Mercedes Diana Mueller is a 57-year-old Light Rail Operator in Layton, Utah.Like her Roman goddess namesake, Mercedes (Diana) is strong in body and spirit. Her dedication, generosity, and resiliency are amazing and inspiring. This woman has withstood difficulties and challenges but emerged from them with a grace and depth of perspective that is almost “Buddha-like.” She LOVES the outdoors and is an avid cyclist and hiker, among her other active pursuits. Her story demonstrates how physical activity can cultivate a positive sense of self-worth.
WB: Give me a brief overview of the main things you participate in that keep you active and healthy. How did you happen upon these things? How long have you done them for?
MM: First, I’m a road cyclist. Road cycling has been a lifelong activity and a personal passion for the last fifteen years. By passion, I mean that when people ask about me, I tell them I’m a road cyclist. It is part of my identity. I started riding century rides in 2002. Trail biking is a recent addition, less than one year. It has been challenging and rewarding. Tandem biking is pleasant, especially on the large group distance rides. We’ve been riding tandem for six years. This is the only way that I can keep up with Bill [my husband]. I hike — In Utah, hiking is a cultural thing. If you don’t hike, you’re just not an Utahan. I’m also in the garden a lot. I learned to garden when I was knee high to a cricket, from my father. When I say gardening, I mean to pick up a pitch fork and till the garden. Grab a shovel and dig a hole. A lot of hard manual labor is required for gardening. There’s also Tai Chi and dancing — I practice a short Tai Chi routine very infrequently. Our public school system has a Continuing Education program that offers various classes during the fall and spring. These classes are once a week for a three month span. And then, sometimes Bill and I will sign up for dance classes during the winter months for cheap entertainment.
WB: How do these activities relate to your personal identity? What do they say about who you are, fundamentally, as a person?
MM: I’m a cyclist. It’s in my DNA. I plan my life around cycling. When people see me, they always ask about my cycling ventures.
WB: How do these activities make you feel? What are the benefits you derive from them, form both a physical and emotional standpoint?
MM: When I’m on my bike, I smile. I just can’t help myself. Being on a bicycle is like reverting back to a carefree childhood. People who cycle are happy people. I like happy people. Cycling is easy on the body and refreshing to the mind.
WB: How do you feel about your current level of health and fitness — not just physically, but mentally? Is this different from how you’ve felt in the past? If so, what’s changed for you, and how were you able to make those changes?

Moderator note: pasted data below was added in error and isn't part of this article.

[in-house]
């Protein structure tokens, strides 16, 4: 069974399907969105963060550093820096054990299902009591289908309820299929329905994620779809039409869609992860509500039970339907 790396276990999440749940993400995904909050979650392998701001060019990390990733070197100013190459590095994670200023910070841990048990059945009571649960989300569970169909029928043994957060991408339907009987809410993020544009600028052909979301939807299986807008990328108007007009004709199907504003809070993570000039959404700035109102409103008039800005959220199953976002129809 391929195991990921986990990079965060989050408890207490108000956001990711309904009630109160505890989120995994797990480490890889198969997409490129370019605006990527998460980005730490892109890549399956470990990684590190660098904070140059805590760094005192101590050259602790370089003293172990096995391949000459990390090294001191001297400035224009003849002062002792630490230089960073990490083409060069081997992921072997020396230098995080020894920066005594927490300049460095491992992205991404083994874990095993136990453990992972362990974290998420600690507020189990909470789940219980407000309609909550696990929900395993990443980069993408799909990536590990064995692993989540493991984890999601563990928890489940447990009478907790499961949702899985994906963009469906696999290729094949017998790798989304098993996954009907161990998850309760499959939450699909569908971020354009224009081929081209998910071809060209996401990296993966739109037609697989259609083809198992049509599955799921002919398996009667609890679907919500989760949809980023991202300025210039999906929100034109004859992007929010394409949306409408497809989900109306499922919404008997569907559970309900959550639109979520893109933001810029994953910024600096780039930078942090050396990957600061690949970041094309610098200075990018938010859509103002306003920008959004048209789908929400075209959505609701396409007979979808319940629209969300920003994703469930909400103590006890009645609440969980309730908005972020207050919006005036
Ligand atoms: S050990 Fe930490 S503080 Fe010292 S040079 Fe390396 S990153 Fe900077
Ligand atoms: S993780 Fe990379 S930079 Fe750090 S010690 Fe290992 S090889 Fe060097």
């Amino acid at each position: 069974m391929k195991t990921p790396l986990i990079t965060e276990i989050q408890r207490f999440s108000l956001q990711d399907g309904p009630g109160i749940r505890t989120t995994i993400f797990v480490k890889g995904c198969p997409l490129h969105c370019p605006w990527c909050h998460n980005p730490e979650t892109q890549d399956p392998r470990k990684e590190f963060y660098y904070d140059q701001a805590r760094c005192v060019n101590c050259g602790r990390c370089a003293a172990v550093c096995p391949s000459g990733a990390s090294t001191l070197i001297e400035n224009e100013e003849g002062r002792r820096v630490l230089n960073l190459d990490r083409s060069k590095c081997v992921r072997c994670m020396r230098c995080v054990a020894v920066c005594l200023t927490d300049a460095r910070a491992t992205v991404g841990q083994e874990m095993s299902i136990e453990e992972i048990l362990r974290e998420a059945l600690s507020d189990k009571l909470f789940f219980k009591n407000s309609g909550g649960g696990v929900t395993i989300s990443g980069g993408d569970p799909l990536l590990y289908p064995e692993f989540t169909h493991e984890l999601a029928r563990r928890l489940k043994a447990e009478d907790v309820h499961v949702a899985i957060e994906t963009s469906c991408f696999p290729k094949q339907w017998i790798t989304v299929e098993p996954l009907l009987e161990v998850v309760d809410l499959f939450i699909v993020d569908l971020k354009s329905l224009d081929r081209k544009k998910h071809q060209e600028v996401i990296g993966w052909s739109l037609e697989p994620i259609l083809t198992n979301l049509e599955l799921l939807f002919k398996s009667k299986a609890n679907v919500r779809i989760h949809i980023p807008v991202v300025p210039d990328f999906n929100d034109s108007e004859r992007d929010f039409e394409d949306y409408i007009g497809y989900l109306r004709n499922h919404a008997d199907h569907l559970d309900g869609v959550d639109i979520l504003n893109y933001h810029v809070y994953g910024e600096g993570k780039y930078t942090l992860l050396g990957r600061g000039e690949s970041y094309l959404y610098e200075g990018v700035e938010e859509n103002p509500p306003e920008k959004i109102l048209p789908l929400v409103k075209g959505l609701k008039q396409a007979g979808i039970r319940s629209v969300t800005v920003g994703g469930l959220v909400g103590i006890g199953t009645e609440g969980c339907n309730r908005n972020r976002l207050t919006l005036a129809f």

MM: I’m getting older and my body feels it. However, I’ve come to terms with the fact that a body changes with time. One of my best activities to help me balance between the desire to accomplish a physical feat and the ability to complete any physical challenge is Tai Chi. This ancient discipline requires me to balance body and mind. It also strengthens the core of my body.
WB: Are there mindsets you’ve adopted, rituals you complete, etc to keep yourself in a positive mind/body space? What are they? How did you develop them?
MM: Keeping a chart of my progress is one of my greatest motivators. It documents where I have been and it gives me satisfaction to see in numbers my progress. Being in groups is a big motivator for me. When I only see a friend once a week, I know that I must go to the group activity. We lean on each other for support and we have fun while we ride, dance or do Tai Chi.
WB: How do you define the terms “healthy” and “fit”? Do you believe your personal definitions are different from how others might define it (particularly society and popular culture)? If so, how are they different?
MM: I live by my own rules. I eat what I want and when I want. I don’t have diabetes, high blood pressure or cholesterol. I do have arthritis in my back and knees, but exercise is my medicine. When we go on week long cycling tours, it’s not unusual for a large percentage of the group to be over 50 years of age. We all talk of our arthritis and other ailments, but we use cycling as our cure.
WB: What advice would you give to someone who is struggling to adopt habits and routines to achieve greater health and wellbeing?
MM: My advice would be to do what makes you happy, not what’s in vogue. Get rid of your television set and just move. Introduce yourself to your neighbors or join a community exercise program.